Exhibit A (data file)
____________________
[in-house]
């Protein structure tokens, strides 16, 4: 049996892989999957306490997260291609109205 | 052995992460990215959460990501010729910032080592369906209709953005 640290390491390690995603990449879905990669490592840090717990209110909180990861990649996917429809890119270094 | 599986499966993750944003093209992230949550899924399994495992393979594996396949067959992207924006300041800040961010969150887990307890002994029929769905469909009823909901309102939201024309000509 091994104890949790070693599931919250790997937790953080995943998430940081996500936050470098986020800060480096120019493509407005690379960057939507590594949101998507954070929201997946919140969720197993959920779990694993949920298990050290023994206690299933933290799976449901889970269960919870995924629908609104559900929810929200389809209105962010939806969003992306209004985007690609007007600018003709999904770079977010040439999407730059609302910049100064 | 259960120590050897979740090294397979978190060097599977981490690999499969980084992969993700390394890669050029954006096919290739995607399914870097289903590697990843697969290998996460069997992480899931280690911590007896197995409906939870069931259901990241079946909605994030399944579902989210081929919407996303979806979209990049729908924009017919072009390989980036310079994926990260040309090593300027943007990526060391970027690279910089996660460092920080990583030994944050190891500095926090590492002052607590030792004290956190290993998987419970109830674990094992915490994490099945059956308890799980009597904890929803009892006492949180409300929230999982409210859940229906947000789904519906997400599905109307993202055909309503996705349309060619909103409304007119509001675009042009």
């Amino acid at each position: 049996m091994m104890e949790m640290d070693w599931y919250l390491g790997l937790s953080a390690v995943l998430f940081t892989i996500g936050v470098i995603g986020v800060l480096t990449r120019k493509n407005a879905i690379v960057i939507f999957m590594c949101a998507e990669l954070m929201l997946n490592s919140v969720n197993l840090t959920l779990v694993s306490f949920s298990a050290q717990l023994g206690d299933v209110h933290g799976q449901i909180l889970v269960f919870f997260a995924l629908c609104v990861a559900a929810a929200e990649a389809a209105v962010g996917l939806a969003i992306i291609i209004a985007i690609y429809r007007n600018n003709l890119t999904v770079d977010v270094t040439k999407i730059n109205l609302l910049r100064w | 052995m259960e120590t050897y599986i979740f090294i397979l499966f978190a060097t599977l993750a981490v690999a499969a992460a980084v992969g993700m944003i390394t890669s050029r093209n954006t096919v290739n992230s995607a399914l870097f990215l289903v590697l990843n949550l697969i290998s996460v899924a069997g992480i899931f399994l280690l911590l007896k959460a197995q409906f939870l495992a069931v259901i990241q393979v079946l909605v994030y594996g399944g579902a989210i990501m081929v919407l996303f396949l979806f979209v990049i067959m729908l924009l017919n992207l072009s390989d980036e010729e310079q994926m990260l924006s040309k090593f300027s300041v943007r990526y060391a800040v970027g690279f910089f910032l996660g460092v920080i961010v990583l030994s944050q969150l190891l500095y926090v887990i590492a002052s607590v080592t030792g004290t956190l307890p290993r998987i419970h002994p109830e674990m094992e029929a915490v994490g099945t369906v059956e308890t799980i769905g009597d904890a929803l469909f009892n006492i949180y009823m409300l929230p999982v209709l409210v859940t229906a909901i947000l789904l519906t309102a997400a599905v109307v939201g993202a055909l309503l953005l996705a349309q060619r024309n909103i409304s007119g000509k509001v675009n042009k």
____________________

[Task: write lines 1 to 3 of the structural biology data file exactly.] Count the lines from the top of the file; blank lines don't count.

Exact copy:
[in-house]
């Protein structure tokens, strides 16, 4: 049996892989999957306490997260291609109205 | 052995992460990215959460990501010729910032080592369906209709953005 640290390491390690995603990449879905990669490592840090717990209110909180990861990649996917429809890119270094 | 599986499966993750944003093209992230949550899924399994495992393979594996396949067959992207924006300041800040961010969150887990307890002994029929769905469909009823909901309102939201024309000509 091994104890949790070693599931919250790997937790953080995943998430940081996500936050470098986020800060480096120019493509407005690379960057939507590594949101998507954070929201997946919140969720197993959920779990694993949920298990050290023994206690299933933290799976449901889970269960919870995924629908609104559900929810929200389809209105962010939806969003992306209004985007690609007007600018003709999904770079977010040439999407730059609302910049100064 | 259960120590050897979740090294397979978190060097599977981490690999499969980084992969993700390394890669050029954006096919290739995607399914870097289903590697990843697969290998996460069997992480899931280690911590007896197995409906939870069931259901990241079946909605994030399944579902989210081929919407996303979806979209990049729908924009017919072009390989980036310079994926990260040309090593300027943007990526060391970027690279910089996660460092920080990583030994944050190891500095926090590492002052607590030792004290956190290993998987419970109830674990094992915490994490099945059956308890799980009597904890929803009892006492949180409300929230999982409210859940229906947000789904519906997400599905109307993202055909309503996705349309060619909103409304007119509001675009042009």
């Amino acid at each position: 049996m091994m104890e949790m640290d070693w599931y919250l390491g790997l937790s953080a390690v995943l998430f940081t892989i996500g936050v470098i995603g986020v800060l480096t990449r120019k493509n407005a879905i690379v960057i939507f999957m590594c949101a998507e990669l954070m929201l997946n490592s919140v969720n197993l840090t959920l779990v694993s306490f949920s298990a050290q717990l023994g206690d299933v209110h933290g799976q449901i909180l889970v269960f919870f997260a995924l629908c609104v990861a559900a929810a929200e990649a389809a209105v962010g996917l939806a969003i992306i291609i209004a985007i690609y429809r007007n600018n003709l890119t999904v770079d977010v270094t040439k999407i730059n109205l609302l910049r100064w | 052995m259960e120590t050897y599986i979740f090294i397979l499966f978190a060097t599977l993750a981490v690999a499969a992460a980084v992969g993700m944003i390394t890669s050029r093209n954006t096919v290739n992230s995607a399914l870097f990215l289903v590697l990843n949550l697969i290998s996460v899924a069997g992480i899931f399994l280690l911590l007896k959460a197995q409906f939870l495992a069931v259901i990241q393979v079946l909605v994030y594996g399944g579902a989210i990501m081929v919407l996303f396949l979806f979209v990049i067959m729908l924009l017919n992207l072009s390989d980036e010729e310079q994926m990260l924006s040309k090593f300027s300041v943007r990526y060391a800040v970027g690279f910089f910032l996660g460092v920080i961010v990583l030994s944050q969150l190891l500095y926090v887990i590492a002052s607590v080592t030792g004290t956190l307890p290993r998987i419970h002994p109830e674990m094992e029929a915490v994490g099945t369906v059956e308890t799980i769905g009597d904890a929803l469909f009892n006492i949180y009823m409300l929230p999982v209709l409210v859940t229906a909901i947000l789904l519906t309102a997400a599905v109307v939201g993202a055909l309503l953005l996705a349309q060619r024309n909103i409304s007119g000509k509001v675009n042009k």